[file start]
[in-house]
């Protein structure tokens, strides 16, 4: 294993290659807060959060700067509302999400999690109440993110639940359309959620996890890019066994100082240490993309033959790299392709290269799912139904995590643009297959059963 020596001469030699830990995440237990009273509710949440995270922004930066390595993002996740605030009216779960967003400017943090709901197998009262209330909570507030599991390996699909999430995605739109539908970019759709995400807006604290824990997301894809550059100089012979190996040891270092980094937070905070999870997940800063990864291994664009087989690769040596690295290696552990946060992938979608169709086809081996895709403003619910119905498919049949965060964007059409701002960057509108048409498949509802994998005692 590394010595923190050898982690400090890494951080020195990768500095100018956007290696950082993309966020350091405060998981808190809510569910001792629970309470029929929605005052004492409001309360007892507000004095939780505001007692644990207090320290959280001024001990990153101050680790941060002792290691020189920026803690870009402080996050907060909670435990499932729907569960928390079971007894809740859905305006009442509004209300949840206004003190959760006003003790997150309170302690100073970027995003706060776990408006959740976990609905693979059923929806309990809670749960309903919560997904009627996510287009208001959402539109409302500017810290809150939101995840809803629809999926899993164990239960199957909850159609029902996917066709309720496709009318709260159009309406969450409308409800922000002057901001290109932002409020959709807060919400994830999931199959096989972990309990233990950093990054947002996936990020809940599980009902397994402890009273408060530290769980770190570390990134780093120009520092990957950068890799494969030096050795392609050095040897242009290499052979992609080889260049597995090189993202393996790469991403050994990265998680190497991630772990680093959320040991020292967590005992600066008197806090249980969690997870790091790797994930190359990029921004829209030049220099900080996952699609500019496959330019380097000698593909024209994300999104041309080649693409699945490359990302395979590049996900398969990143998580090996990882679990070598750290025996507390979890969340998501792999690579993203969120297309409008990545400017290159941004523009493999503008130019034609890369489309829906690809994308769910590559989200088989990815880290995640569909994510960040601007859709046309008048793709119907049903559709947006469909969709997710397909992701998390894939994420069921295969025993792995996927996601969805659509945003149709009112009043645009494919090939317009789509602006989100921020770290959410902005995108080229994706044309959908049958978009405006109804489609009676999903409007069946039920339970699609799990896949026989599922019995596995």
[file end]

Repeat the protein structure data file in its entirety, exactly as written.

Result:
[in-house]
């Protein structure tokens, strides 16, 4: 294993290659807060959060700067509302999400999690109440993110639940359309959620996890890019066994100082240490993309033959790299392709290269799912139904995590643009297959059963 020596001469030699830990995440237990009273509710949440995270922004930066390595993002996740605030009216779960967003400017943090709901197998009262209330909570507030599991390996699909999430995605739109539908970019759709995400807006604290824990997301894809550059100089012979190996040891270092980094937070905070999870997940800063990864291994664009087989690769040596690295290696552990946060992938979608169709086809081996895709403003619910119905498919049949965060964007059409701002960057509108048409498949509802994998005692 590394010595923190050898982690400090890494951080020195990768500095100018956007290696950082993309966020350091405060998981808190809510569910001792629970309470029929929605005052004492409001309360007892507000004095939780505001007692644990207090320290959280001024001990990153101050680790941060002792290691020189920026803690870009402080996050907060909670435990499932729907569960928390079971007894809740859905305006009442509004209300949840206004003190959760006003003790997150309170302690100073970027995003706060776990408006959740976990609905693979059923929806309990809670749960309903919560997904009627996510287009208001959402539109409302500017810290809150939101995840809803629809999926899993164990239960199957909850159609029902996917066709309720496709009318709260159009309406969450409308409800922000002057901001290109932002409020959709807060919400994830999931199959096989972990309990233990950093990054947002996936990020809940599980009902397994402890009273408060530290769980770190570390990134780093120009520092990957950068890799494969030096050795392609050095040897242009290499052979992609080889260049597995090189993202393996790469991403050994990265998680190497991630772990680093959320040991020292967590005992600066008197806090249980969690997870790091790797994930190359990029921004829209030049220099900080996952699609500019496959330019380097000698593909024209994300999104041309080649693409699945490359990302395979590049996900398969990143998580090996990882679990070598750290025996507390979890969340998501792999690579993203969120297309409008990545400017290159941004523009493999503008130019034609890369489309829906690809994308769910590559989200088989990815880290995640569909994510960040601007859709046309008048793709119907049903559709947006469909969709997710397909992701998390894939994420069921295969025993792995996927996601969805659509945003149709009112009043645009494919090939317009789509602006989100921020770290959410902005995108080229994706044309959908049958978009405006109804489609009676999903409007069946039920339970699609799990896949026989599922019995596995």